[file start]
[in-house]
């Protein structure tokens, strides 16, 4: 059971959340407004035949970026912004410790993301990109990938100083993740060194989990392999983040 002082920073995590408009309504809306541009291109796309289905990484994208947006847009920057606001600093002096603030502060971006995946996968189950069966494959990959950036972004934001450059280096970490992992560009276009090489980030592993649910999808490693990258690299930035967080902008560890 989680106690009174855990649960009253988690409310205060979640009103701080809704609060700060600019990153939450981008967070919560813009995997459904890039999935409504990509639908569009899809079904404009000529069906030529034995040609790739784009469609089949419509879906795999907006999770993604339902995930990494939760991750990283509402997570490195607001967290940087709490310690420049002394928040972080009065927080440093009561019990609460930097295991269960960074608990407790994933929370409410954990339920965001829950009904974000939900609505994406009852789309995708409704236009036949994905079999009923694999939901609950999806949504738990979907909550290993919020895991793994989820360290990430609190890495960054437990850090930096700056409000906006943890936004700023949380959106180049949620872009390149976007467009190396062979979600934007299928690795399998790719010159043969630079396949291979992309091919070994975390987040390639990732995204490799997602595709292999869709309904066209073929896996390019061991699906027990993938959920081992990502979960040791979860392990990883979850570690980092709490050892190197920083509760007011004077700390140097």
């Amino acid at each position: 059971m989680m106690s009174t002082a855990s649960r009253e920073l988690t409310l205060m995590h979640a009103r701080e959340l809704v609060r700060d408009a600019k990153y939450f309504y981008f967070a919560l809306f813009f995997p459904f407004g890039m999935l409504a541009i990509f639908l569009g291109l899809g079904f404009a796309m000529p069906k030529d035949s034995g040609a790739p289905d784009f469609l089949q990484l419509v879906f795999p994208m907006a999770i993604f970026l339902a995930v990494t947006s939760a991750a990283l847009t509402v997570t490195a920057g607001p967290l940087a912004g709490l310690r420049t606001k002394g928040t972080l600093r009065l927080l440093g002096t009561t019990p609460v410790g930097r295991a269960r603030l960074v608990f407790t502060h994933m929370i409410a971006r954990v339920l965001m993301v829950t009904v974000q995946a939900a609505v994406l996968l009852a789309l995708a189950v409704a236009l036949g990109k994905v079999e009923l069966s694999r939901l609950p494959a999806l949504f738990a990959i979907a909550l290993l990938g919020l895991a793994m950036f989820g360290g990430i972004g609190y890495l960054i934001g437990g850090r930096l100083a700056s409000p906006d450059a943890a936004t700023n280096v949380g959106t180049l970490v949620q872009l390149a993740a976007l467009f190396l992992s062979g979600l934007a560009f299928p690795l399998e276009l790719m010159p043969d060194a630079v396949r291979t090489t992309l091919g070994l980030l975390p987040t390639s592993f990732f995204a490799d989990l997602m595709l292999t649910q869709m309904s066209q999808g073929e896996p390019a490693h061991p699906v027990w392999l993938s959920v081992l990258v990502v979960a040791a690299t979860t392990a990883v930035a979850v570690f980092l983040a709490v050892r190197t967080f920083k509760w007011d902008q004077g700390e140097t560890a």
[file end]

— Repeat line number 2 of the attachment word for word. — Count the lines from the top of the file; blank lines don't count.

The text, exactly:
């Protein structure tokens, strides 16, 4: 059971959340407004035949970026912004410790993301990109990938100083993740060194989990392999983040 002082920073995590408009309504809306541009291109796309289905990484994208947006847009920057606001600093002096603030502060971006995946996968189950069966494959990959950036972004934001450059280096970490992992560009276009090489980030592993649910999808490693990258690299930035967080902008560890 989680106690009174855990649960009253988690409310205060979640009103701080809704609060700060600019990153939450981008967070919560813009995997459904890039999935409504990509639908569009899809079904404009000529069906030529034995040609790739784009469609089949419509879906795999907006999770993604339902995930990494939760991750990283509402997570490195607001967290940087709490310690420049002394928040972080009065927080440093009561019990609460930097295991269960960074608990407790994933929370409410954990339920965001829950009904974000939900609505994406009852789309995708409704236009036949994905079999009923694999939901609950999806949504738990979907909550290993919020895991793994989820360290990430609190890495960054437990850090930096700056409000906006943890936004700023949380959106180049949620872009390149976007467009190396062979979600934007299928690795399998790719010159043969630079396949291979992309091919070994975390987040390639990732995204490799997602595709292999869709309904066209073929896996390019061991699906027990993938959920081992990502979960040791979860392990990883979850570690980092709490050892190197920083509760007011004077700390140097």